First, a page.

A lumen is both a measure of visible light and the inside space of a tubular structure. It comes from the Latin lumen, meaning “an opening”. I wrote Lumen for the choreographer Fairul Zahid, who described to me the strange absence from his dreams of his mother, who had died several years earlier. Her complete absence from his dream-life worried him and made him wonder about where, exactly, her soul exists. In Islamic belief, souls may pass to paradise or to hell, or they may rest in a liminal space, Barzakh, during the time between death and the final Day of Judgment. Fairul found comfort in the idea of his mother resting in Barzakh, which he thought of as a tranquil formlessness of colour and light.
Abstract visuals: multi-projection, digital processing
There is a strangeness to the duality of the word "dwalm". It is an old Scottish word with two meanings: a stupor or daydream (as in the phrase "in a dwalm"), and to faint or fall ill. It comes from the Old English word "dwolma", which means "confusion". What is strange is that a daydream is such a light and lovely drifting of the mind, whereas fainting or falling ill is a sudden wrenching. Perhaps though, they are different surfacings of the same darkness. This piece is half lullaby, half keen; both songs to set someone to rest, whether by drifting off or being bid a final, fearsome farewell.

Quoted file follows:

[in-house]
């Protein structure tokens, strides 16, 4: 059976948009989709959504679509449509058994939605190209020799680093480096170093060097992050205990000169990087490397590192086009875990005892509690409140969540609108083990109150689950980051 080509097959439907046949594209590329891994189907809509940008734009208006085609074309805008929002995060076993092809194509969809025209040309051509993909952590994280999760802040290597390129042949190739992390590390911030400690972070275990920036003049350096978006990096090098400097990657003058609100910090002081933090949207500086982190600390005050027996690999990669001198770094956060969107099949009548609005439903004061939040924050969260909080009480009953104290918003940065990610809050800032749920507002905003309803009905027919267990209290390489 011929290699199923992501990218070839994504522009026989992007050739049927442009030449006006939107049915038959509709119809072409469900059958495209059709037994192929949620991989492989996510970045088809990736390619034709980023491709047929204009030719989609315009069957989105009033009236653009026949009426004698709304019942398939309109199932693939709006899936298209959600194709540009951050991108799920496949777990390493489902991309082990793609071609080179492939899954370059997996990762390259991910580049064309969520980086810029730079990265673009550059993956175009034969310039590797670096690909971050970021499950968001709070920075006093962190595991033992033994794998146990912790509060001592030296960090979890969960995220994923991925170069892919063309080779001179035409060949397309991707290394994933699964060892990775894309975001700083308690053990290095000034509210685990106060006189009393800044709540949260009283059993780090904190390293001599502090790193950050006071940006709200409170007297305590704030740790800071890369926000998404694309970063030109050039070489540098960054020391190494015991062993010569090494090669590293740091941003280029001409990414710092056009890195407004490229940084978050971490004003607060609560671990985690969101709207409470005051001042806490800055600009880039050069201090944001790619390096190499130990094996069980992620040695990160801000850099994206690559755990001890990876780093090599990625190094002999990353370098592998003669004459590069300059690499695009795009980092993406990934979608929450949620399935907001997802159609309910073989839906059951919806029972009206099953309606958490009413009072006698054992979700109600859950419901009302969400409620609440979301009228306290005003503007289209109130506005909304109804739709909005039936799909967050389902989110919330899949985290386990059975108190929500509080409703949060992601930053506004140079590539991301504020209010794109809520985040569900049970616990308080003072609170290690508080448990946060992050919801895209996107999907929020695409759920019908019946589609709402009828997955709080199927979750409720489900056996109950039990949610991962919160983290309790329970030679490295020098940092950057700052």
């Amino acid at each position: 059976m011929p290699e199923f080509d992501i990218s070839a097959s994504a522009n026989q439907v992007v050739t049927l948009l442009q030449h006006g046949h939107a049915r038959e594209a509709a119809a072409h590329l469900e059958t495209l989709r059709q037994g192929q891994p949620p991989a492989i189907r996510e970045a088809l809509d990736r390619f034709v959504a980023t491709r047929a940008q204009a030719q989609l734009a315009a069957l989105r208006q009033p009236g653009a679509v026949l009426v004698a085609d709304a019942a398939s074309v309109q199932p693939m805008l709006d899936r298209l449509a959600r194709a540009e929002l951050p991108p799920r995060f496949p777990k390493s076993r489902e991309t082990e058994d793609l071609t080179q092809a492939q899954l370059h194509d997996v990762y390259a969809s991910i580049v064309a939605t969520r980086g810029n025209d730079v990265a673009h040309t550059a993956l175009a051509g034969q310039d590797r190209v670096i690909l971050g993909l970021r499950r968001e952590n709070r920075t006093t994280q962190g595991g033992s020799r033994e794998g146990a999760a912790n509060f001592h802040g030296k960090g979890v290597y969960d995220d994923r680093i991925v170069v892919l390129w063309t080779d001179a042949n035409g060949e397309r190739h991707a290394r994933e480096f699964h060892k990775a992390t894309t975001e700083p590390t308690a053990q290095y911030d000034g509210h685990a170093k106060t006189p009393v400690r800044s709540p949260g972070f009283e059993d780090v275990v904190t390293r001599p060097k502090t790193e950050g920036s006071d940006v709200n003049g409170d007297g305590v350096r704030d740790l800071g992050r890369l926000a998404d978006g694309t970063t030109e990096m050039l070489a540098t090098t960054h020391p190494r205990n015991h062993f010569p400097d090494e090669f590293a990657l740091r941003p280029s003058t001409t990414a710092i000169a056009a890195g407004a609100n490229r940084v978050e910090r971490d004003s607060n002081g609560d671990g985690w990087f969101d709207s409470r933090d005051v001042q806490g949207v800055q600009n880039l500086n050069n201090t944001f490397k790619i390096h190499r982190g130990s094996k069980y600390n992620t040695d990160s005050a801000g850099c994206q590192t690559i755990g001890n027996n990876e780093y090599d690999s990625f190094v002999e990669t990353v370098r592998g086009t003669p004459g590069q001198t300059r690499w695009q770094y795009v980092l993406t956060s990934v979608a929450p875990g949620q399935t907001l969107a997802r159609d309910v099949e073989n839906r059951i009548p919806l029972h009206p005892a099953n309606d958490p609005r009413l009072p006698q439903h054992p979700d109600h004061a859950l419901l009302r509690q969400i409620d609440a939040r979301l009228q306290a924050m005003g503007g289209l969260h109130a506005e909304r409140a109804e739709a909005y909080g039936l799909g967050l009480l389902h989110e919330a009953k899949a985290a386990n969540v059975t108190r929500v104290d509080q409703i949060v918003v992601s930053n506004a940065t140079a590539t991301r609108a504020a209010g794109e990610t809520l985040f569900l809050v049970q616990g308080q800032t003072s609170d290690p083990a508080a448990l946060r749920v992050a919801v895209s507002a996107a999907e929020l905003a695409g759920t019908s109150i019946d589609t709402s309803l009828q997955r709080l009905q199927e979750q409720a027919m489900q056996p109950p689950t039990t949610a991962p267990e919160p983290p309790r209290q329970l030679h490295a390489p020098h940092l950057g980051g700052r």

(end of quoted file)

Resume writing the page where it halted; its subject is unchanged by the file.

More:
~Nois Saxophone Quartet performing Dwalm by Gemma Peacocke
‘Collapsed’ is an audio-visual piece for sop. sax, perc, & electr. (10’) composed by Pierre Jodlowski. Visuals were added earlier this year for Ensemble Garage’s inventive audio-visual program presented at the Eastman School of Music.